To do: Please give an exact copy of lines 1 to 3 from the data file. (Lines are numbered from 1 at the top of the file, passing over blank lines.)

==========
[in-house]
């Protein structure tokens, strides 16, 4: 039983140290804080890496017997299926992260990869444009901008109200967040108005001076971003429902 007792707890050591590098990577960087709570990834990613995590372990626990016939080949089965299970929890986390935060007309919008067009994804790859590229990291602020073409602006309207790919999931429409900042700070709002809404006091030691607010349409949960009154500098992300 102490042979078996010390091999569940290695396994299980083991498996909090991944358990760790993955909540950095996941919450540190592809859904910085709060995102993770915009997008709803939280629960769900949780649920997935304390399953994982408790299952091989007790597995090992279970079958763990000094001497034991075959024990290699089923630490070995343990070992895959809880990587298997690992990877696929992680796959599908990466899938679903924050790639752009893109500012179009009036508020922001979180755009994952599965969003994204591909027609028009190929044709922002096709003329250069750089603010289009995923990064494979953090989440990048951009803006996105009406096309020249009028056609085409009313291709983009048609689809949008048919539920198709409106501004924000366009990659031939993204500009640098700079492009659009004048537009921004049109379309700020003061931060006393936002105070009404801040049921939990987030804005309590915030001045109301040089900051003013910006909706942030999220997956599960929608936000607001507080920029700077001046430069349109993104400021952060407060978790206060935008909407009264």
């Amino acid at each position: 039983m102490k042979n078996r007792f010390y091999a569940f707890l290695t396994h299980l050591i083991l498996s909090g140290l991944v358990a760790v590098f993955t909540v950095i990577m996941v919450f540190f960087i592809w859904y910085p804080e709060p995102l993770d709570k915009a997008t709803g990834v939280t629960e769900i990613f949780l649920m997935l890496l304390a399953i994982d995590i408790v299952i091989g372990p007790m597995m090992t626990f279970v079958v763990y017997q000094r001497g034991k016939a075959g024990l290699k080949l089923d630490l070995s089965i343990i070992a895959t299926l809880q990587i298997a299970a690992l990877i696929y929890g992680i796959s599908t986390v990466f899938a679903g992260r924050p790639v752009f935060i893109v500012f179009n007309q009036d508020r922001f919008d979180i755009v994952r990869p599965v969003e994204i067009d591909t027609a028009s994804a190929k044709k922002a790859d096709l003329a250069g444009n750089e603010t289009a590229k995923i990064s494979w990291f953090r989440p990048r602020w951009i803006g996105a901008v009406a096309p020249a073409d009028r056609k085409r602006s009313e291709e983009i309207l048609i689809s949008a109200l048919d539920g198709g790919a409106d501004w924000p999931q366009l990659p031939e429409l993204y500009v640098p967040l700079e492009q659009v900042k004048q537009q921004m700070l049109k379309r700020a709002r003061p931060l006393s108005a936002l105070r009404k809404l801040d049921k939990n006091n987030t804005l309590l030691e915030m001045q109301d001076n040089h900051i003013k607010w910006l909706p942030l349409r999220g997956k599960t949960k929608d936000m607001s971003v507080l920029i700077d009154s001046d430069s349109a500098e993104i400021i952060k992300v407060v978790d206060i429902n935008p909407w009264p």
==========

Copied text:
[in-house]
């Protein structure tokens, strides 16, 4: 039983140290804080890496017997299926992260990869444009901008109200967040108005001076971003429902 007792707890050591590098990577960087709570990834990613995590372990626990016939080949089965299970929890986390935060007309919008067009994804790859590229990291602020073409602006309207790919999931429409900042700070709002809404006091030691607010349409949960009154500098992300 102490042979078996010390091999569940290695396994299980083991498996909090991944358990760790993955909540950095996941919450540190592809859904910085709060995102993770915009997008709803939280629960769900949780649920997935304390399953994982408790299952091989007790597995090992279970079958763990000094001497034991075959024990290699089923630490070995343990070992895959809880990587298997690992990877696929992680796959599908990466899938679903924050790639752009893109500012179009009036508020922001979180755009994952599965969003994204591909027609028009190929044709922002096709003329250069750089603010289009995923990064494979953090989440990048951009803006996105009406096309020249009028056609085409009313291709983009048609689809949008048919539920198709409106501004924000366009990659031939993204500009640098700079492009659009004048537009921004049109379309700020003061931060006393936002105070009404801040049921939990987030804005309590915030001045109301040089900051003013910006909706942030999220997956599960929608936000607001507080920029700077001046430069349109993104400021952060407060978790206060935008909407009264």
């Amino acid at each position: 039983m102490k042979n078996r007792f010390y091999a569940f707890l290695t396994h299980l050591i083991l498996s909090g140290l991944v358990a760790v590098f993955t909540v950095i990577m996941v919450f540190f960087i592809w859904y910085p804080e709060p995102l993770d709570k915009a997008t709803g990834v939280t629960e769900i990613f949780l649920m997935l890496l304390a399953i994982d995590i408790v299952i091989g372990p007790m597995m090992t626990f279970v079958v763990y017997q000094r001497g034991k016939a075959g024990l290699k080949l089923d630490l070995s089965i343990i070992a895959t299926l809880q990587i298997a299970a690992l990877i696929y929890g992680i796959s599908t986390v990466f899938a679903g992260r924050p790639v752009f935060i893109v500012f179009n007309q009036d508020r922001f919008d979180i755009v994952r990869p599965v969003e994204i067009d591909t027609a028009s994804a190929k044709k922002a790859d096709l003329a250069g444009n750089e603010t289009a590229k995923i990064s494979w990291f953090r989440p990048r602020w951009i803006g996105a901008v009406a096309p020249a073409d009028r056609k085409r602006s009313e291709e983009i309207l048609i689809s949008a109200l048919d539920g198709g790919a409106d501004w924000p999931q366009l990659p031939e429409l993204y500009v640098p967040l700079e492009q659009v900042k004048q537009q921004m700070l049109k379309r700020a709002r003061p931060l006393s108005a936002l105070r009404k809404l801040d049921k939990n006091n987030t804005l309590l030691e915030m001045q109301d001076n040089h900051i003013k607010w910006l909706p942030l349409r999220g997956k599960t949960k929608d936000m607001s971003v507080l920029i700077d009154s001046d430069s349109a500098e993104i400021i952060k992300v407060v978790d206060i429902n935008p909407w009264p």